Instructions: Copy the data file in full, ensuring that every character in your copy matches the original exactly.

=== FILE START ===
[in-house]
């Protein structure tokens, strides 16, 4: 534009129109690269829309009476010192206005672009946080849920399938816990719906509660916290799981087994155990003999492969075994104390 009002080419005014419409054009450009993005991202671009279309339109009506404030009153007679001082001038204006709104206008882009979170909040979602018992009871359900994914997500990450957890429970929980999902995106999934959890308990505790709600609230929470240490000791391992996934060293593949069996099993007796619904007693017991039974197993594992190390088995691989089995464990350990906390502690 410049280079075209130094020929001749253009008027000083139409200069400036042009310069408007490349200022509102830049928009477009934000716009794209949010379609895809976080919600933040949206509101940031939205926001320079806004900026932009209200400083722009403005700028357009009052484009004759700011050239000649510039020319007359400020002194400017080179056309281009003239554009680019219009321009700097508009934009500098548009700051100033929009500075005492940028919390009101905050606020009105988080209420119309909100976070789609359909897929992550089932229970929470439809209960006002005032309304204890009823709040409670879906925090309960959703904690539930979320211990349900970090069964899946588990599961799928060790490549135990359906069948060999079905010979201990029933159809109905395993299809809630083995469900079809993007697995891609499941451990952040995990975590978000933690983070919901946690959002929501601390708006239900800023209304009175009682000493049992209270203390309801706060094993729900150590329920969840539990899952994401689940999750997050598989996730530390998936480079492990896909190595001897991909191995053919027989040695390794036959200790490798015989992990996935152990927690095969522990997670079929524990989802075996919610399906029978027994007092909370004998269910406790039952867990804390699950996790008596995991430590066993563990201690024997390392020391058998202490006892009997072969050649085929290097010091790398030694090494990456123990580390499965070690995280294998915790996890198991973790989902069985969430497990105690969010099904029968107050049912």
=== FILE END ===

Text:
[in-house]
């Protein structure tokens, strides 16, 4: 534009129109690269829309009476010192206005672009946080849920399938816990719906509660916290799981087994155990003999492969075994104390 009002080419005014419409054009450009993005991202671009279309339109009506404030009153007679001082001038204006709104206008882009979170909040979602018992009871359900994914997500990450957890429970929980999902995106999934959890308990505790709600609230929470240490000791391992996934060293593949069996099993007796619904007693017991039974197993594992190390088995691989089995464990350990906390502690 410049280079075209130094020929001749253009008027000083139409200069400036042009310069408007490349200022509102830049928009477009934000716009794209949010379609895809976080919600933040949206509101940031939205926001320079806004900026932009209200400083722009403005700028357009009052484009004759700011050239000649510039020319007359400020002194400017080179056309281009003239554009680019219009321009700097508009934009500098548009700051100033929009500075005492940028919390009101905050606020009105988080209420119309909100976070789609359909897929992550089932229970929470439809209960006002005032309304204890009823709040409670879906925090309960959703904690539930979320211990349900970090069964899946588990599961799928060790490549135990359906069948060999079905010979201990029933159809109905395993299809809630083995469900079809993007697995891609499941451990952040995990975590978000933690983070919901946690959002929501601390708006239900800023209304009175009682000493049992209270203390309801706060094993729900150590329920969840539990899952994401689940999750997050598989996730530390998936480079492990896909190595001897991909191995053919027989040695390794036959200790490798015989992990996935152990927690095969522990997670079929524990989802075996919610399906029978027994007092909370004998269910406790039952867990804390699950996790008596995991430590066993563990201690024997390392020391058998202490006892009997072969050649085929290097010091790398030694090494990456123990580390499965070690995280294998915790996890198991973790989902069985969430497990105690969010099904029968107050049912």